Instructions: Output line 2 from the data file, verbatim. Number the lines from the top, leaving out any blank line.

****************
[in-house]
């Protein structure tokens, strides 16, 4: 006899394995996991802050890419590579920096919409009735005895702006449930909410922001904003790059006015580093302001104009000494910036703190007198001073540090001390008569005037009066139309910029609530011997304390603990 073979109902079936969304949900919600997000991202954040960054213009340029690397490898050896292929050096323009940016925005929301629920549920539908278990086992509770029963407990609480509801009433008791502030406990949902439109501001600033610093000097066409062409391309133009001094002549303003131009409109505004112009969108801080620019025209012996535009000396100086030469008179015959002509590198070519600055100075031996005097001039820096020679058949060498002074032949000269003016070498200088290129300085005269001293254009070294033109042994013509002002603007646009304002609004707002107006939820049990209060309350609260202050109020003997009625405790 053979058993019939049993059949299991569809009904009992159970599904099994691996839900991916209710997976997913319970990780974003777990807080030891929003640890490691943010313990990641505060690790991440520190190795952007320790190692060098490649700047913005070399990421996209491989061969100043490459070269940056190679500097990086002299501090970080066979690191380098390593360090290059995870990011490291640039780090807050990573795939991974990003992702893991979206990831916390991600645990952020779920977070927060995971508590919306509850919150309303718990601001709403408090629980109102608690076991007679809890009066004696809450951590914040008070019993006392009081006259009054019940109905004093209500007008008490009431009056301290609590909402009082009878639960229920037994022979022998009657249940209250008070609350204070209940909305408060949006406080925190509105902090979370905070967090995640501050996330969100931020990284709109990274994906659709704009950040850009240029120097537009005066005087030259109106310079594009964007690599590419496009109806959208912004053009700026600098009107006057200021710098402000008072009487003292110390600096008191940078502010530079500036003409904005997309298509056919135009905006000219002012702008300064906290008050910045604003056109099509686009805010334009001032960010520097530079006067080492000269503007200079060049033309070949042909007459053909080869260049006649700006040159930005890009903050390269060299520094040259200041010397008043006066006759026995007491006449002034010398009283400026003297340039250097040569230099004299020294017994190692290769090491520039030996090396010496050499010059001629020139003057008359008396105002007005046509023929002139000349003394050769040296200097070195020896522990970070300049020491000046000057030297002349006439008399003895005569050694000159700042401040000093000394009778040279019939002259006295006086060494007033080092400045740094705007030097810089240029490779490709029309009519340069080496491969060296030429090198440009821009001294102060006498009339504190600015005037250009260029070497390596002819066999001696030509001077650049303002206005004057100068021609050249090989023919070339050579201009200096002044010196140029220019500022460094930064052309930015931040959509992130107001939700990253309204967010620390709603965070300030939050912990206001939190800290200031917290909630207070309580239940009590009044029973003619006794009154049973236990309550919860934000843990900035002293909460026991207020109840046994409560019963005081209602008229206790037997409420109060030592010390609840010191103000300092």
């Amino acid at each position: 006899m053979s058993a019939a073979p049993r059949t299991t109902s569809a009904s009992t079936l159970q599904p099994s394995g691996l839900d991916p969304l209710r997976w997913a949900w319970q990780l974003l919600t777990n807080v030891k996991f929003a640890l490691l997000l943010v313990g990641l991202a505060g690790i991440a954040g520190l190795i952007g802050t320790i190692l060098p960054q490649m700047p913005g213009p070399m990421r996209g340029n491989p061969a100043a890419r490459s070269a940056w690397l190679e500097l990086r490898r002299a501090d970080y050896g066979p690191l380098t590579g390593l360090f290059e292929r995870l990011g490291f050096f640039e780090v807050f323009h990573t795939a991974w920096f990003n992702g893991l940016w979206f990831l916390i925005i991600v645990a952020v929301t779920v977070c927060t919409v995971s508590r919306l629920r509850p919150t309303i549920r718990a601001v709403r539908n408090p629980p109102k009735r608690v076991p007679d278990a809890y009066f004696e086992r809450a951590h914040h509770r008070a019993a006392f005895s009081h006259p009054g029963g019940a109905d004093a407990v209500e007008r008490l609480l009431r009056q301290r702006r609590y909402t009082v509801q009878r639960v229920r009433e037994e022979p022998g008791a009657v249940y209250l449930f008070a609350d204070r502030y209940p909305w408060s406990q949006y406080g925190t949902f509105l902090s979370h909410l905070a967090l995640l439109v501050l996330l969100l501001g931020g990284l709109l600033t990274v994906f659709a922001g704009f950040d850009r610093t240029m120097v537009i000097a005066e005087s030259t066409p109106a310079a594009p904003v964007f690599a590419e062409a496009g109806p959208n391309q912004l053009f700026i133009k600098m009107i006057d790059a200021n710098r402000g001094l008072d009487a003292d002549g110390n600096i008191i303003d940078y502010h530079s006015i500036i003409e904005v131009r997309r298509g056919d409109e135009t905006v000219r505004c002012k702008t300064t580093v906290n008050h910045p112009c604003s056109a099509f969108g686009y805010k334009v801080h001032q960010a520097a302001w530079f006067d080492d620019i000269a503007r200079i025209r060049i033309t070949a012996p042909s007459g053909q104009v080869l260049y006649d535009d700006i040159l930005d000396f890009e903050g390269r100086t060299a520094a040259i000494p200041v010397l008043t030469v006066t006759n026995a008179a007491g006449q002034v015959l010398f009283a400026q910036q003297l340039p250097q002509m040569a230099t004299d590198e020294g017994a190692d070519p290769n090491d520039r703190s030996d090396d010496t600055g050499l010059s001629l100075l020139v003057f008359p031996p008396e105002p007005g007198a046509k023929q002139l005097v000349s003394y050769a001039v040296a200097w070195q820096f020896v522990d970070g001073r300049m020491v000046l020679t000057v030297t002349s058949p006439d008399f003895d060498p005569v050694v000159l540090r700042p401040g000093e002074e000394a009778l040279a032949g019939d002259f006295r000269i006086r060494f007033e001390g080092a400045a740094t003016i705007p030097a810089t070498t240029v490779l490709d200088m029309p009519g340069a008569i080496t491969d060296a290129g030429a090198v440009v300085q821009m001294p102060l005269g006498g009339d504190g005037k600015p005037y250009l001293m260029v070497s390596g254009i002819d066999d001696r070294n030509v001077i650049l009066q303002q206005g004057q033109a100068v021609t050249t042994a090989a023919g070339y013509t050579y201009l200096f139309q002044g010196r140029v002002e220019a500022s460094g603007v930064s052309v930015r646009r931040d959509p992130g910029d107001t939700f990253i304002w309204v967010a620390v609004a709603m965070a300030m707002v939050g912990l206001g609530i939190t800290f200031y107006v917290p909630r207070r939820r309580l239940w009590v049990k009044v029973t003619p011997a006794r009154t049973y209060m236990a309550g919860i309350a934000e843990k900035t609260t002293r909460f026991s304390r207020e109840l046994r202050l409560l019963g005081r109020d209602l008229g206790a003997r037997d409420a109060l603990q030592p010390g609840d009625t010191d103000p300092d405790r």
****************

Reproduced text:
């Protein structure tokens, strides 16, 4: 006899394995996991802050890419590579920096919409009735005895702006449930909410922001904003790059006015580093302001104009000494910036703190007198001073540090001390008569005037009066139309910029609530011997304390603990 073979109902079936969304949900919600997000991202954040960054213009340029690397490898050896292929050096323009940016925005929301629920549920539908278990086992509770029963407990609480509801009433008791502030406990949902439109501001600033610093000097066409062409391309133009001094002549303003131009409109505004112009969108801080620019025209012996535009000396100086030469008179015959002509590198070519600055100075031996005097001039820096020679058949060498002074032949000269003016070498200088290129300085005269001293254009070294033109042994013509002002603007646009304002609004707002107006939820049990209060309350609260202050109020003997009625405790 053979058993019939049993059949299991569809009904009992159970599904099994691996839900991916209710997976997913319970990780974003777990807080030891929003640890490691943010313990990641505060690790991440520190190795952007320790190692060098490649700047913005070399990421996209491989061969100043490459070269940056190679500097990086002299501090970080066979690191380098390593360090290059995870990011490291640039780090807050990573795939991974990003992702893991979206990831916390991600645990952020779920977070927060995971508590919306509850919150309303718990601001709403408090629980109102608690076991007679809890009066004696809450951590914040008070019993006392009081006259009054019940109905004093209500007008008490009431009056301290609590909402009082009878639960229920037994022979022998009657249940209250008070609350204070209940909305408060949006406080925190509105902090979370905070967090995640501050996330969100931020990284709109990274994906659709704009950040850009240029120097537009005066005087030259109106310079594009964007690599590419496009109806959208912004053009700026600098009107006057200021710098402000008072009487003292110390600096008191940078502010530079500036003409904005997309298509056919135009905006000219002012702008300064906290008050910045604003056109099509686009805010334009001032960010520097530079006067080492000269503007200079060049033309070949042909007459053909080869260049006649700006040159930005890009903050390269060299520094040259200041010397008043006066006759026995007491006449002034010398009283400026003297340039250097040569230099004299020294017994190692290769090491520039030996090396010496050499010059001629020139003057008359008396105002007005046509023929002139000349003394050769040296200097070195020896522990970070300049020491000046000057030297002349006439008399003895005569050694000159700042401040000093000394009778040279019939002259006295006086060494007033080092400045740094705007030097810089240029490779490709029309009519340069080496491969060296030429090198440009821009001294102060006498009339504190600015005037250009260029070497390596002819066999001696030509001077650049303002206005004057100068021609050249090989023919070339050579201009200096002044010196140029220019500022460094930064052309930015931040959509992130107001939700990253309204967010620390709603965070300030939050912990206001939190800290200031917290909630207070309580239940009590009044029973003619006794009154049973236990309550919860934000843990900035002293909460026991207020109840046994409560019963005081209602008229206790037997409420109060030592010390609840010191103000300092």